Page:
Zmap works by being stateless, so while nmap records which requests go out,
zmap "fires and forgets", and encodes the request in such a way that the
response can provide whatever details it needs to continue the scan. No
magic here.

On Tue, Aug 20, 2013 at 2:28 PM, Lester Caine <> wrote:

> Tedd Sperling wrote:
>> I'm just trying to get documentation to back up my what I think I know.
> most_popular_websites<>may
>  be a better starting point, but there are no citations to the facts,
> they are a little dated, and some sites are a little biased in their
> choices? Move to the top 40 sites and PHP fares a little better -
>  but this data is a little dataed now.   Personally I've always used the
> W3techs figures when I'm doing talks as it is the only consistent source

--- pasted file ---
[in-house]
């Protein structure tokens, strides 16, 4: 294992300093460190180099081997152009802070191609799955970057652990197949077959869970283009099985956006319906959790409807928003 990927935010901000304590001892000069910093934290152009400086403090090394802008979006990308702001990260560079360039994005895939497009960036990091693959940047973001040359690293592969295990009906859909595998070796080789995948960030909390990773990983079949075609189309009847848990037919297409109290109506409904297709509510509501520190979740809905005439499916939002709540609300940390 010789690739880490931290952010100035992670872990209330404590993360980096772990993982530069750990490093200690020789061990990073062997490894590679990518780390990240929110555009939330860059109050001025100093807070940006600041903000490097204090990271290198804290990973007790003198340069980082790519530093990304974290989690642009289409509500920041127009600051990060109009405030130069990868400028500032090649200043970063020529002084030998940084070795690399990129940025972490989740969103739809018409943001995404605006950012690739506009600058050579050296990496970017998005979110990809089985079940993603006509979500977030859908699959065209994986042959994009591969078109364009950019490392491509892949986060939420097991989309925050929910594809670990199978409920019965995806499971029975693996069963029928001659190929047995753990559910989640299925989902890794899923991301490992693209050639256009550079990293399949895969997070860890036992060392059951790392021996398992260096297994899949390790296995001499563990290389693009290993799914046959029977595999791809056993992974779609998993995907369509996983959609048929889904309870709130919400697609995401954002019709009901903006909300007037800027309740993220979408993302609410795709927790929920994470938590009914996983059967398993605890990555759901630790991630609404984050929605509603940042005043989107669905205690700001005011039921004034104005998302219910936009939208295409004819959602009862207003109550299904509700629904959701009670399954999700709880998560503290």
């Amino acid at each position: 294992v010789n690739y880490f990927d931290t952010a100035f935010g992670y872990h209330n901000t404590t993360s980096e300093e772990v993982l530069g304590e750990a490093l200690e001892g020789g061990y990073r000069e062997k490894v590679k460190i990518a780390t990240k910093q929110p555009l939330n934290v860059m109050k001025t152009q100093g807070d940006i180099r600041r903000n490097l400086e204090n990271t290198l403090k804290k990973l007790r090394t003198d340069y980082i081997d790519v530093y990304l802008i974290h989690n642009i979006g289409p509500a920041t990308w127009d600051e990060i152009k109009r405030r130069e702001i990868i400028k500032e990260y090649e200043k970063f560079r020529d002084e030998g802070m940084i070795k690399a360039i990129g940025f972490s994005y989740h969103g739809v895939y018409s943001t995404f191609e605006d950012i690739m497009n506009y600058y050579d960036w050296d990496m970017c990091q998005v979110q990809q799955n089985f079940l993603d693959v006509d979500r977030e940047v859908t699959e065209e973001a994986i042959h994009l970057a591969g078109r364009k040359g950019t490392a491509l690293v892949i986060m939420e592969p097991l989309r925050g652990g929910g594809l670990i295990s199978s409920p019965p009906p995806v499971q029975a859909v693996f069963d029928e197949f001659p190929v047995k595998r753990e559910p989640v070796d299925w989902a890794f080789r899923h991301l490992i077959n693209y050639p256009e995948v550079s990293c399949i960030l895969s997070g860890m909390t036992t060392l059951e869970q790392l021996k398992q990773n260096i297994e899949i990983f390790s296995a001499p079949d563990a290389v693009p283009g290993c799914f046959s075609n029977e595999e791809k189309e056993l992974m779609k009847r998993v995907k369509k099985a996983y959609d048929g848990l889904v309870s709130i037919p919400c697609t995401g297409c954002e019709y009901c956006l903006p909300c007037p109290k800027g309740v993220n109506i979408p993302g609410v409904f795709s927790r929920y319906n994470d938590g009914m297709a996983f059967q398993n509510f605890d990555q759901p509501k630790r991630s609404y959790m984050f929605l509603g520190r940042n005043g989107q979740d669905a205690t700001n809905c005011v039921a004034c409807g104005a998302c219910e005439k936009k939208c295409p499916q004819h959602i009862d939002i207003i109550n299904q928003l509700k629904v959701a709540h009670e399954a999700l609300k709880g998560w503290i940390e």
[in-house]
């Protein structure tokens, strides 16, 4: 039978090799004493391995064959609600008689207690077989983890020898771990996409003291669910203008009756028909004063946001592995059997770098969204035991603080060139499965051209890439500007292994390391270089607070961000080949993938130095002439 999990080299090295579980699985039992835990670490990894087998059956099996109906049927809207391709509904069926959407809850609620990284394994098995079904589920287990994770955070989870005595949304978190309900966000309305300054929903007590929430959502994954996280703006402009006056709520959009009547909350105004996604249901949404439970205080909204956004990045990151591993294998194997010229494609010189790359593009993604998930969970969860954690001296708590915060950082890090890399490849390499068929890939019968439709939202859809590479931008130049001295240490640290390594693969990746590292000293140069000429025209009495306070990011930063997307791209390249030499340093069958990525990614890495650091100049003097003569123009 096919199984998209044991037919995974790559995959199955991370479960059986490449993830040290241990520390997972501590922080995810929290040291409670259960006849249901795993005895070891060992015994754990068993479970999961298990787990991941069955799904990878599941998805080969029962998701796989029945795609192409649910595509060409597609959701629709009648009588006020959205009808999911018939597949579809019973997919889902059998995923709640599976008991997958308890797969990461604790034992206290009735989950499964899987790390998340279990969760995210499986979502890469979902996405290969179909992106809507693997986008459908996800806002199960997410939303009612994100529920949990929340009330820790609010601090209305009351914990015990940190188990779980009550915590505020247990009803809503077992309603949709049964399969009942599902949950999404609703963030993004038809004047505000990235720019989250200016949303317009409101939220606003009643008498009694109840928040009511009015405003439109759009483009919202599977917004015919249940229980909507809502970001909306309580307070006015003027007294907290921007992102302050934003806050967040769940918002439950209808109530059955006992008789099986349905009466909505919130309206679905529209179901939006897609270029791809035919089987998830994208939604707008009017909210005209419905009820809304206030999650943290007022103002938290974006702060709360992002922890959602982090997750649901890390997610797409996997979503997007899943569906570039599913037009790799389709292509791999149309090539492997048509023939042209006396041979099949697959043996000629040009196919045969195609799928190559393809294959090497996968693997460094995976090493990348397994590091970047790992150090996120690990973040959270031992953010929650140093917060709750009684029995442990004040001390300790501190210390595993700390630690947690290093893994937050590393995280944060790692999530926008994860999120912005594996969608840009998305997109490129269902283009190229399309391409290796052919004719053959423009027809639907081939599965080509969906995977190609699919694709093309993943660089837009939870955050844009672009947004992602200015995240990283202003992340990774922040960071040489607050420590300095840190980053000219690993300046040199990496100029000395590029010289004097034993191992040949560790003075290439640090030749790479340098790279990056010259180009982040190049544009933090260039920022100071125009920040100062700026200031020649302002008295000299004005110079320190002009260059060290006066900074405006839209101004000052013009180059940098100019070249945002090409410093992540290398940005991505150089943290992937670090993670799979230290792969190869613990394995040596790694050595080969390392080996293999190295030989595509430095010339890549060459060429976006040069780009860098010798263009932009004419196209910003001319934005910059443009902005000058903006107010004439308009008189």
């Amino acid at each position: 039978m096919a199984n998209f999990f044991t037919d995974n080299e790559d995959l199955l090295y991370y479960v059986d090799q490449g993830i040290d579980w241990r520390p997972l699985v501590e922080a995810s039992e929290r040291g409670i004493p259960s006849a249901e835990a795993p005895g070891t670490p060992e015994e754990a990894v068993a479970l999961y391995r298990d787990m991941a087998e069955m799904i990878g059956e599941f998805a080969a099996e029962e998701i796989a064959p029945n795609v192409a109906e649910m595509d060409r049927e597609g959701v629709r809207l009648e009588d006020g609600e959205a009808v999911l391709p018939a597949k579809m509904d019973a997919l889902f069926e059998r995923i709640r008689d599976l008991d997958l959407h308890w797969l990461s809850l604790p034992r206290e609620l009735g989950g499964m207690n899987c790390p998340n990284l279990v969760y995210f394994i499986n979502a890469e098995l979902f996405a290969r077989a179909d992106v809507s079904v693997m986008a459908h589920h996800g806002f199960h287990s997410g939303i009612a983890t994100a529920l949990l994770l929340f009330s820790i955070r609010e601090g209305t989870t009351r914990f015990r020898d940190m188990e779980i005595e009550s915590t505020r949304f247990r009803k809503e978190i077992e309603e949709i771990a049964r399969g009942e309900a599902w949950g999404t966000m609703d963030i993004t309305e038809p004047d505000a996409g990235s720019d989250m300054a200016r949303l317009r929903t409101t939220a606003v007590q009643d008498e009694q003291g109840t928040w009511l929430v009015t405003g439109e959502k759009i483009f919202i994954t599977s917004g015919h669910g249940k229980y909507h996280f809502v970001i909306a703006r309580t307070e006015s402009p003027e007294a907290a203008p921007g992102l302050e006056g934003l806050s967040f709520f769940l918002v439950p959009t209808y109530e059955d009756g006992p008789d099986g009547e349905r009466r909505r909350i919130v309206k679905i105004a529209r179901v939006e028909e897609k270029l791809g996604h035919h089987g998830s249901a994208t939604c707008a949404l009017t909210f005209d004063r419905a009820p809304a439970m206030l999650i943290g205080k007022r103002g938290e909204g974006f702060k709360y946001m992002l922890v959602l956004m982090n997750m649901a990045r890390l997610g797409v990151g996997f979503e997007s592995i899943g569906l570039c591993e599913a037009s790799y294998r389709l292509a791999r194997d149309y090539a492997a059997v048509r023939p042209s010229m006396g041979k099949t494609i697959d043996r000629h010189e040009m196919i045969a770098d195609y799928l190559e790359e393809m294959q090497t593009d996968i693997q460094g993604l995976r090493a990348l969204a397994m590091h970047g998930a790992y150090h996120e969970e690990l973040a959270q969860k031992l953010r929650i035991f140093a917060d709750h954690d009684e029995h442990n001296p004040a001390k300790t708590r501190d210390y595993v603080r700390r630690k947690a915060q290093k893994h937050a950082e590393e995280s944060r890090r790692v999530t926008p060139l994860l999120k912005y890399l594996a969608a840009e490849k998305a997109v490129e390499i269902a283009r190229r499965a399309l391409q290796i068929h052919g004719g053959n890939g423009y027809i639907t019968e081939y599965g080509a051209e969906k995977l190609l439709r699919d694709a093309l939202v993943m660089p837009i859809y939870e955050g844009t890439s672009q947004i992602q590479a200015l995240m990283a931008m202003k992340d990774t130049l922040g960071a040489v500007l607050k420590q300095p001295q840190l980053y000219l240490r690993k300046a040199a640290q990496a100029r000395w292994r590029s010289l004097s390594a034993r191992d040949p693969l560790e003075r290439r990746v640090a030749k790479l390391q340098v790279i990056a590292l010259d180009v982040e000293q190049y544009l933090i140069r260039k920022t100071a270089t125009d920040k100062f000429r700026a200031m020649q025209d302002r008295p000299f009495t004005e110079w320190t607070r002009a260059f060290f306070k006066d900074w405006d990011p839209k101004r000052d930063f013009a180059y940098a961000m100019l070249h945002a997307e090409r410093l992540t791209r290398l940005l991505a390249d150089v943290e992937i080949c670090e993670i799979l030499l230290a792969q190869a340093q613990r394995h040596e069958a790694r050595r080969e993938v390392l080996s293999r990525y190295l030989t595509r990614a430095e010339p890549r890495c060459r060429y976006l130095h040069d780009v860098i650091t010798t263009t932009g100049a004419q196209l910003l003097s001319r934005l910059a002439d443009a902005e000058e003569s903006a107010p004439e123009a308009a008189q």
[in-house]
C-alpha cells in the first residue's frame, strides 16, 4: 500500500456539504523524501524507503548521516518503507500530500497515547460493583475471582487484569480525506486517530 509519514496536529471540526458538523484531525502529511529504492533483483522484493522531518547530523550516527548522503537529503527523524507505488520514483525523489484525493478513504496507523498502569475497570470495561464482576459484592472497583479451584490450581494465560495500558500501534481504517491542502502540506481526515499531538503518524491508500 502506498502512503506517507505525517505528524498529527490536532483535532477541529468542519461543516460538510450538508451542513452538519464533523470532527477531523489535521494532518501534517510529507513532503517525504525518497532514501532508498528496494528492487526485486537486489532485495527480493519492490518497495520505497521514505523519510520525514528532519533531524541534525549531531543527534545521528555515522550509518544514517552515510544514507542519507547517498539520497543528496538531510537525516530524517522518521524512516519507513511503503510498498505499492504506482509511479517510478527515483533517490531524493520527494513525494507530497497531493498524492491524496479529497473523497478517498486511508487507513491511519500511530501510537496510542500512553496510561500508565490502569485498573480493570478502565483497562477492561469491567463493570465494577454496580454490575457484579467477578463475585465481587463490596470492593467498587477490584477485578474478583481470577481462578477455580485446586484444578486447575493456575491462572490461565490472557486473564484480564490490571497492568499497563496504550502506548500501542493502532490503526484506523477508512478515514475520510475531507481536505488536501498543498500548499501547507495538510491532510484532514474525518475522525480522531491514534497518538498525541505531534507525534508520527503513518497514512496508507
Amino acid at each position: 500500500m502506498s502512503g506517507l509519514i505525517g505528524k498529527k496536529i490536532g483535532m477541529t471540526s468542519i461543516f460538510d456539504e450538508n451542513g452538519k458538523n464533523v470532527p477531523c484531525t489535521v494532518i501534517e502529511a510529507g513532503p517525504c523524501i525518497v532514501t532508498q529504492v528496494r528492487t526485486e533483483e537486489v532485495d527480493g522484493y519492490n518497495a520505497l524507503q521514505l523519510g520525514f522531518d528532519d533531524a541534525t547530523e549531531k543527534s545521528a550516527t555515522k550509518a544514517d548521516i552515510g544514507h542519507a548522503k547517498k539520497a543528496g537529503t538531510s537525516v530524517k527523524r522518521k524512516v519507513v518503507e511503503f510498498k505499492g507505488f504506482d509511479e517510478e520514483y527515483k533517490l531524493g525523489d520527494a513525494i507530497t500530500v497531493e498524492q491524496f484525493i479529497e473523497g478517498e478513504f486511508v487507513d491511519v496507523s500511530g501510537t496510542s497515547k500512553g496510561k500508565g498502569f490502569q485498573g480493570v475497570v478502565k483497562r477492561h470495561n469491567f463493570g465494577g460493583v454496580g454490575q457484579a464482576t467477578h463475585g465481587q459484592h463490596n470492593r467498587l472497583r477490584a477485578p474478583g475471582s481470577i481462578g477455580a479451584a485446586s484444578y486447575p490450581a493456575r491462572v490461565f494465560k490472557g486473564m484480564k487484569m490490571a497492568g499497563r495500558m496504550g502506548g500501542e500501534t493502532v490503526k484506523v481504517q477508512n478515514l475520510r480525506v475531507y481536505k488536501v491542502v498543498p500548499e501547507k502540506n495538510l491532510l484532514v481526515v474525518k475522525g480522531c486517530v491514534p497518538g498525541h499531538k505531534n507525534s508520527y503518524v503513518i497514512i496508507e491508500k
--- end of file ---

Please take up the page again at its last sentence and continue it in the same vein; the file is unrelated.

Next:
> I've found. The netcraft figures would be nice but they only run this
> intermittently, and last January's figure of 244 million sites at 39% of
> machines seems a little at odds with the W3techs ones?
> **technologies/history_overview/**programming_language<>continues
>  to show PHP rising at the expense of ASP and Java with Perl, Ruby
> and Python having trouble to stay above 1% combined over the last year.
> --
> Lester Caine - G8HFL
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